Here’s a little secret: We pride ourselves on delivering great tips to help your golf swing, but if you don't commit to your shots, you’re not going to get the full benefit from improving your swing. As one one of Golf Digest's Best Young Teachers, Megan Padua puts it: “Playing with a high level of commitment can be the thing that takes your game to a new level.”
Most people aren’t fully committed to every shot. It’s hard, because you’ve seen your game -- You know how easily bad shots can happen. Think about it: When you’re standing over a downhill chip, the memory of that last downhill chip you bladed creeps into your mind a lot easier than positive thoughts about how exactly you want to hit that shot. Whenever you feel yourself getting distracted from the precise shot at hand, take a step back and reevaluate.
The good news is, you already know what total commitment feels like. Padua says to think about a time when you were playing and said to your friends, “I'm going to hit this shot right here and let it release to the hole.” You were probably just messing around, but you also executed the shot almost exactly how you wanted to, right?
What you did was make a plan. You took out all of the stress of remembering previous failures on the golf course, you weren’t thinking about what could go wrong, you just made a plan and took a confident swing. You committed.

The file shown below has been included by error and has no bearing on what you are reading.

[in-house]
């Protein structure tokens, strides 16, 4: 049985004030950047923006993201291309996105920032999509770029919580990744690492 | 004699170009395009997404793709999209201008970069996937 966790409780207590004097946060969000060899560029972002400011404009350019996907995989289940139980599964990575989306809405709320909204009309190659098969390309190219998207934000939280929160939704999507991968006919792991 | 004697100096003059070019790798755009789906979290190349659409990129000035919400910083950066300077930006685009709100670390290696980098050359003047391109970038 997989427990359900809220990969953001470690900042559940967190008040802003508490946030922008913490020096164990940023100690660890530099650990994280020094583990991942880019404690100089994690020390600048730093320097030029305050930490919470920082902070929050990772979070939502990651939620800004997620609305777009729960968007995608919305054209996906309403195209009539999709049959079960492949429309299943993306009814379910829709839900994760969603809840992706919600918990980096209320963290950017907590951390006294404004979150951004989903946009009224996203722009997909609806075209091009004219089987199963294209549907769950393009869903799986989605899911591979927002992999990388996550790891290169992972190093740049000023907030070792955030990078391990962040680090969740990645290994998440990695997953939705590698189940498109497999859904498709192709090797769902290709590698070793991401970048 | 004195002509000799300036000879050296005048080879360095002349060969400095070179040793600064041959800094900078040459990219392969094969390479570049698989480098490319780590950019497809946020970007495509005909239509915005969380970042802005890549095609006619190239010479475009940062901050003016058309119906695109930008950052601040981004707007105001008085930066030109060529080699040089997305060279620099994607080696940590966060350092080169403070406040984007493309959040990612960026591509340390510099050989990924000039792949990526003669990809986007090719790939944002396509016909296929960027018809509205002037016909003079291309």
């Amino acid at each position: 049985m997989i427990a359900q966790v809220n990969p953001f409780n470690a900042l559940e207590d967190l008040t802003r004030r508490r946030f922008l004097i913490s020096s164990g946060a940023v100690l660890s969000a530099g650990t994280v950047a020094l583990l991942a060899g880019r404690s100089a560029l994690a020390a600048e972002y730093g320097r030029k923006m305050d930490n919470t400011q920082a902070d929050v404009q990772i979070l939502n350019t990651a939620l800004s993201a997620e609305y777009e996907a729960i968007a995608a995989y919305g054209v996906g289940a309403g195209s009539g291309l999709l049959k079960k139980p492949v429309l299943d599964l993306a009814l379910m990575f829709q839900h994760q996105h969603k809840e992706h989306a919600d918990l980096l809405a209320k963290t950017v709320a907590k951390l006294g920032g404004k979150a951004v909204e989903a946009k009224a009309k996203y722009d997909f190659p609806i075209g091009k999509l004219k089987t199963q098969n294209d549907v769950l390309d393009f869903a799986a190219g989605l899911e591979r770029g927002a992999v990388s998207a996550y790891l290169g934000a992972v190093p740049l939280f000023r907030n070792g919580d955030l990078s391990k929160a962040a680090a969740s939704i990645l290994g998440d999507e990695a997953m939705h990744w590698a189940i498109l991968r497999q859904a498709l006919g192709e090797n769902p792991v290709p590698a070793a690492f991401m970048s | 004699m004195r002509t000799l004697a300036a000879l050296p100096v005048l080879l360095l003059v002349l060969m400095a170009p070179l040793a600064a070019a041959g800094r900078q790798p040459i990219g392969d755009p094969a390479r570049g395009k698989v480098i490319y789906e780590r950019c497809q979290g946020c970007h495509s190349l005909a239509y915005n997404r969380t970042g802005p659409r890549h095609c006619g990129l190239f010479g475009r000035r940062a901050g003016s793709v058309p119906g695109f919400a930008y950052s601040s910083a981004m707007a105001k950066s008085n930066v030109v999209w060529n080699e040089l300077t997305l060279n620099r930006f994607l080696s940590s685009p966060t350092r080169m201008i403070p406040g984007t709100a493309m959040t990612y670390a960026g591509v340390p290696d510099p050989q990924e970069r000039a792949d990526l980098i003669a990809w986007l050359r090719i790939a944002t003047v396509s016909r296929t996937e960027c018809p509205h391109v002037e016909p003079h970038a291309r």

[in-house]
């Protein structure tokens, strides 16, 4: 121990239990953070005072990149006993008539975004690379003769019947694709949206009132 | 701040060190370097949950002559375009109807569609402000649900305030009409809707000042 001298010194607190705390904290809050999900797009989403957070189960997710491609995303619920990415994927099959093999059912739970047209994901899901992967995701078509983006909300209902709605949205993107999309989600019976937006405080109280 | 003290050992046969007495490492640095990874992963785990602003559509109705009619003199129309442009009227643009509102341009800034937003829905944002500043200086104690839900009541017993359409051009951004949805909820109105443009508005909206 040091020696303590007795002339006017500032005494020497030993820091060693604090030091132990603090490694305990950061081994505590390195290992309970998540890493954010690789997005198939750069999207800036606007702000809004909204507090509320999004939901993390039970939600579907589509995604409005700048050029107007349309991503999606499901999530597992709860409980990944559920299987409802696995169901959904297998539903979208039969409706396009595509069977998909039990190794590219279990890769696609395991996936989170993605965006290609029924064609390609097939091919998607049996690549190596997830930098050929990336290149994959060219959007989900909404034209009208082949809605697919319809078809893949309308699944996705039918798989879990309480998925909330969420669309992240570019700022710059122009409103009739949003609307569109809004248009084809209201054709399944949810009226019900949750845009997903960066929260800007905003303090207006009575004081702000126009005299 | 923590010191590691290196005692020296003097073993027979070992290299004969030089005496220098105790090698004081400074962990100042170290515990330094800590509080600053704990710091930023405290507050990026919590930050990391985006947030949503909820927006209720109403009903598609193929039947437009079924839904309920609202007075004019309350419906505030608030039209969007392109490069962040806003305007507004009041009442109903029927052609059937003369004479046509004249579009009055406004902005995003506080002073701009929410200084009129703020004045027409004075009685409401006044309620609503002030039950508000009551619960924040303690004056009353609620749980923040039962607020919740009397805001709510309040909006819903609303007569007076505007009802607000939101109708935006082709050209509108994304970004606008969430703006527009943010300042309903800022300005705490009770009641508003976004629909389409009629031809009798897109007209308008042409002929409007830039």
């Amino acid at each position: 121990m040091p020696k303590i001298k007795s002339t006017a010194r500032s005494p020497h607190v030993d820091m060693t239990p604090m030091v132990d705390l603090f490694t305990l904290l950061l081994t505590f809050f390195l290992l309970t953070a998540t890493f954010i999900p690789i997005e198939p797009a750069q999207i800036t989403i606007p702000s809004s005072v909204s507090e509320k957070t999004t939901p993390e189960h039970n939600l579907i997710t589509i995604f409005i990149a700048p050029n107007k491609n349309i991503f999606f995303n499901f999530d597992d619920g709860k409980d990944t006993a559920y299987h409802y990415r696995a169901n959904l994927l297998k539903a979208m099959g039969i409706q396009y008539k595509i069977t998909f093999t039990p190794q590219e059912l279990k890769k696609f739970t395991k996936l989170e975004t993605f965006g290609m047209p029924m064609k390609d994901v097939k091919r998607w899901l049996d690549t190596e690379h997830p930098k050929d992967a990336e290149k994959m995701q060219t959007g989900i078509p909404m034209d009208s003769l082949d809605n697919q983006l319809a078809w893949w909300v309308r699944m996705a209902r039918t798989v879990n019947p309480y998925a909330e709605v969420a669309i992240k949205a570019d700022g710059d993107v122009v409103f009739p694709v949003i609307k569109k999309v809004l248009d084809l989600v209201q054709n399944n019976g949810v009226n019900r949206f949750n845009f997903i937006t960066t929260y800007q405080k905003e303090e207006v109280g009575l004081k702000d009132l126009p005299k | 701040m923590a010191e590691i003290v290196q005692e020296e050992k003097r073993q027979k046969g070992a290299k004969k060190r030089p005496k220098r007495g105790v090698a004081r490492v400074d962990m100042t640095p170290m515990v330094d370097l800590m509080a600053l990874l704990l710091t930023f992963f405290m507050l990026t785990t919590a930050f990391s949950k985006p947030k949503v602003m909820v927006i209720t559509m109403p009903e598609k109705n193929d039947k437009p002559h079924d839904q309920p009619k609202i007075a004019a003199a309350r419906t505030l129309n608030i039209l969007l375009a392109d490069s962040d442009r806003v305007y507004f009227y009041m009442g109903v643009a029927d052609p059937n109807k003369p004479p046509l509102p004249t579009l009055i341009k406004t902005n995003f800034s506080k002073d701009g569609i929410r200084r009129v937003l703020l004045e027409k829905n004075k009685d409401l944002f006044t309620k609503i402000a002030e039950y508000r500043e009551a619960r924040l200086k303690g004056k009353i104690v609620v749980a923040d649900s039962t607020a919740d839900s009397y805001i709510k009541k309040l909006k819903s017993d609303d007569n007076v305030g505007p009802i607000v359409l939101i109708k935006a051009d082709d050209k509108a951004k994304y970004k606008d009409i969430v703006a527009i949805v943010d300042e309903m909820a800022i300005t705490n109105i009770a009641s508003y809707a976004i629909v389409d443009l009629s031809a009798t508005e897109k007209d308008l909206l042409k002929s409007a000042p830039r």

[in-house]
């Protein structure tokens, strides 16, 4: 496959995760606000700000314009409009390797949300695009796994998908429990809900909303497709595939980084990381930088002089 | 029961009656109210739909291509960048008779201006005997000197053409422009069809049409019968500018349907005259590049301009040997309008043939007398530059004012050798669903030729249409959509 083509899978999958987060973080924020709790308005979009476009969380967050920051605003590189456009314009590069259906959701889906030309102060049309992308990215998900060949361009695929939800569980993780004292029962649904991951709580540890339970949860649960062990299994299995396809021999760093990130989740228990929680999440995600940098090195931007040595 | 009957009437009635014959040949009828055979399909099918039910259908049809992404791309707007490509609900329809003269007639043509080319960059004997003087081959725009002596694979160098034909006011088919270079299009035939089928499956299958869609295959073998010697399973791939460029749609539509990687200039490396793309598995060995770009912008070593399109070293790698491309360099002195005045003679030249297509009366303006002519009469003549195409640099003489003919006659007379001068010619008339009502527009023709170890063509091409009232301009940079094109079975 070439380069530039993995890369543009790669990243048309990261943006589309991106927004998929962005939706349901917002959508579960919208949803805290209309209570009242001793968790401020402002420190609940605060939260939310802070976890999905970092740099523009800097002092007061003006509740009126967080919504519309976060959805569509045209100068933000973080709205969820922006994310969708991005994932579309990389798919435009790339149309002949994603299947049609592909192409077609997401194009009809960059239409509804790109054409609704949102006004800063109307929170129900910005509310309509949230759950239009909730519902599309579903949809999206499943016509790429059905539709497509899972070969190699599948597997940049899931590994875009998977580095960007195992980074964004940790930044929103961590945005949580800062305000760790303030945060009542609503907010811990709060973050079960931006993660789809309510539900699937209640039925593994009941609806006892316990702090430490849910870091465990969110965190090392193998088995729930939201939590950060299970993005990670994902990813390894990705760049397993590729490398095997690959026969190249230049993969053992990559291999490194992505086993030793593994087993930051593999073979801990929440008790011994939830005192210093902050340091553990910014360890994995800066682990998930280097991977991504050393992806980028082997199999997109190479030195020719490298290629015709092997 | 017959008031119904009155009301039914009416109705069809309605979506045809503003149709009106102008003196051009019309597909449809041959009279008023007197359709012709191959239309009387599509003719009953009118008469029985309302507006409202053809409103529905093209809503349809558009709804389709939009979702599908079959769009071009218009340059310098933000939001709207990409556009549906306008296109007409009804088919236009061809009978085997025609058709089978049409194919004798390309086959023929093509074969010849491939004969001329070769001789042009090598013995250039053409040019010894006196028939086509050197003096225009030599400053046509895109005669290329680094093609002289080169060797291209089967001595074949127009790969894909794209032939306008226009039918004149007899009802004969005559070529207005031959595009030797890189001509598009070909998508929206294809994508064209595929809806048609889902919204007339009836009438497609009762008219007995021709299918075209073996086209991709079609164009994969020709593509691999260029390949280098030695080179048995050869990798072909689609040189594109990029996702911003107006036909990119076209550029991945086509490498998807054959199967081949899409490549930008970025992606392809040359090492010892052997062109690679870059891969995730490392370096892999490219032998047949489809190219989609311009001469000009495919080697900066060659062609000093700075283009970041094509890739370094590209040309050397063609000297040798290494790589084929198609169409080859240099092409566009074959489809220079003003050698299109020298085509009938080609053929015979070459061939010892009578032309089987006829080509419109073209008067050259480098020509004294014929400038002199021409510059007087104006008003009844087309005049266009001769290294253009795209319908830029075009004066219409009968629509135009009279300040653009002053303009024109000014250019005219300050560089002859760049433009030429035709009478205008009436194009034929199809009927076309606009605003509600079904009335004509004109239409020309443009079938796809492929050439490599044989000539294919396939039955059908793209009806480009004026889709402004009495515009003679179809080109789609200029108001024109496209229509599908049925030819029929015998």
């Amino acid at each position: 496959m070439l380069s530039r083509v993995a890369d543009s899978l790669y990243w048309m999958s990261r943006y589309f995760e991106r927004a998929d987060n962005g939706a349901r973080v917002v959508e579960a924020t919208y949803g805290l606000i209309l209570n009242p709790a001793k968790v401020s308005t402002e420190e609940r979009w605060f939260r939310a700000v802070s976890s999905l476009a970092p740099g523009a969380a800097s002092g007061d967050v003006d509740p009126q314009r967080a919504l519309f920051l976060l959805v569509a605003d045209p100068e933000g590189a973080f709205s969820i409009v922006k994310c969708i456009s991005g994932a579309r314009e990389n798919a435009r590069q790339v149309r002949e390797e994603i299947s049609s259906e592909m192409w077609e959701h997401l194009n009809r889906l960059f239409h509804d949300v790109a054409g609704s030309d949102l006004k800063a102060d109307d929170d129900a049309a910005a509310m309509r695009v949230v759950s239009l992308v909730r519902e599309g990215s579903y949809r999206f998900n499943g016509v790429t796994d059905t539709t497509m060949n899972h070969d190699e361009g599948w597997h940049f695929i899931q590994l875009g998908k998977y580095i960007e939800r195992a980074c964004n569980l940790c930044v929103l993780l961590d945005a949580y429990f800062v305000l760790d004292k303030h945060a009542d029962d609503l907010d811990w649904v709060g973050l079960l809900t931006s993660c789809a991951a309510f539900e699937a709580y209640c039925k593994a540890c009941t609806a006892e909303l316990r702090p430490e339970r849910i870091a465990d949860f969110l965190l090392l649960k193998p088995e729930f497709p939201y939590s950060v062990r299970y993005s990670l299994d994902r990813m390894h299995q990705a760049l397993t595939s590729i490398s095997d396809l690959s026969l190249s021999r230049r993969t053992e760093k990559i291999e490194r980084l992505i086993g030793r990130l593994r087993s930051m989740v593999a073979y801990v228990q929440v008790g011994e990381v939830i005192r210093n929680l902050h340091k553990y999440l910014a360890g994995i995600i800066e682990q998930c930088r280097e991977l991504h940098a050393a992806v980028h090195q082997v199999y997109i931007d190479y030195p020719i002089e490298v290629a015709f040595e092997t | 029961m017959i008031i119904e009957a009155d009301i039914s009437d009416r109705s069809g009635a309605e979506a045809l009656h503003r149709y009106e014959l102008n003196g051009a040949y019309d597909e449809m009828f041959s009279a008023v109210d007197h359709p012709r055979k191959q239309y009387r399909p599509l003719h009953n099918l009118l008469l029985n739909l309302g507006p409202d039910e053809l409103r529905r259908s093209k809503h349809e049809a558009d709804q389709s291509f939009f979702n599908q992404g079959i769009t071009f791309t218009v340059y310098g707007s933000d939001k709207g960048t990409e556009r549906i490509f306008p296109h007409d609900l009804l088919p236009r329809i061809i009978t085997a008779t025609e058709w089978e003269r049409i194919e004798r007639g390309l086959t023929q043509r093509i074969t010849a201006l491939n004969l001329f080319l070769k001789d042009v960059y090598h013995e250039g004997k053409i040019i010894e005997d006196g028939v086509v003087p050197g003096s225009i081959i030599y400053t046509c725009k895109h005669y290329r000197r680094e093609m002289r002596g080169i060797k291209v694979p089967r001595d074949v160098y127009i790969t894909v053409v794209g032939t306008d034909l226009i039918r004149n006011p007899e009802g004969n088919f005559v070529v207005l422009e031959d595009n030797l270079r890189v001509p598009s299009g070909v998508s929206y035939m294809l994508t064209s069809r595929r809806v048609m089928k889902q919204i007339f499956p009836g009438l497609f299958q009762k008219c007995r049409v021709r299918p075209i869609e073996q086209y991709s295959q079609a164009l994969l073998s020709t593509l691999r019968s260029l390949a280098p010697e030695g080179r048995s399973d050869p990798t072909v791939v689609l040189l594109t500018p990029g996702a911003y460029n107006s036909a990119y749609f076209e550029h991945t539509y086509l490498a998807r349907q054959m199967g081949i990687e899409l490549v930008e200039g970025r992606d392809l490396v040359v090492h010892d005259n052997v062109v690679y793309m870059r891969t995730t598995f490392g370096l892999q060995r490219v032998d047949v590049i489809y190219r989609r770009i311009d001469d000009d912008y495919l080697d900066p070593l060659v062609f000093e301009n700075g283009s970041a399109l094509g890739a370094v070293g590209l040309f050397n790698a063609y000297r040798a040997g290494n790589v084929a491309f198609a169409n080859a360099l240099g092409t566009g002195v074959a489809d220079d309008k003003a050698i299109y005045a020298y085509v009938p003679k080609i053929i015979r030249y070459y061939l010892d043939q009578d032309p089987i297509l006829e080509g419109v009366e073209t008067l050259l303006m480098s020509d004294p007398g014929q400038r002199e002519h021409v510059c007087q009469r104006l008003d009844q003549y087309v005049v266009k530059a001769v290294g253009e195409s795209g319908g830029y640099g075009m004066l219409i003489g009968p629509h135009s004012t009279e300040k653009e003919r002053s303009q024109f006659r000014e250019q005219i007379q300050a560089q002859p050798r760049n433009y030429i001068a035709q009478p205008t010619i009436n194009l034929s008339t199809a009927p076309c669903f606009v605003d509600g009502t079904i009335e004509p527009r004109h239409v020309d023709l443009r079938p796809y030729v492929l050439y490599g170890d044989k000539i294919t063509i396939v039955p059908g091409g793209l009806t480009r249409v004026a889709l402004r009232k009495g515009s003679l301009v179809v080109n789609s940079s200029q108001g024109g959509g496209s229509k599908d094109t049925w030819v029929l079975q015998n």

“Hitting a shot with commitment means that regardless of the result, you had a clear objective in mind, and a high level of confidence in your ability to hit the shot,” says Padua. “This concept may sound easy, but it's something that takes practice and attention to detail just as much as making a swing change.”
To help keep tabs on your commitment levels, Padua says to keep track on your scorecard. Rate yourself on a scale of one to three at the end of each hole. One if commitment was high, two if your commitment was neutral, and three if it was bad.
“You are in control of your commitment to each shot,” says Padua. “Decide that you want your commitment score to be low, and you will see your real score drop too.”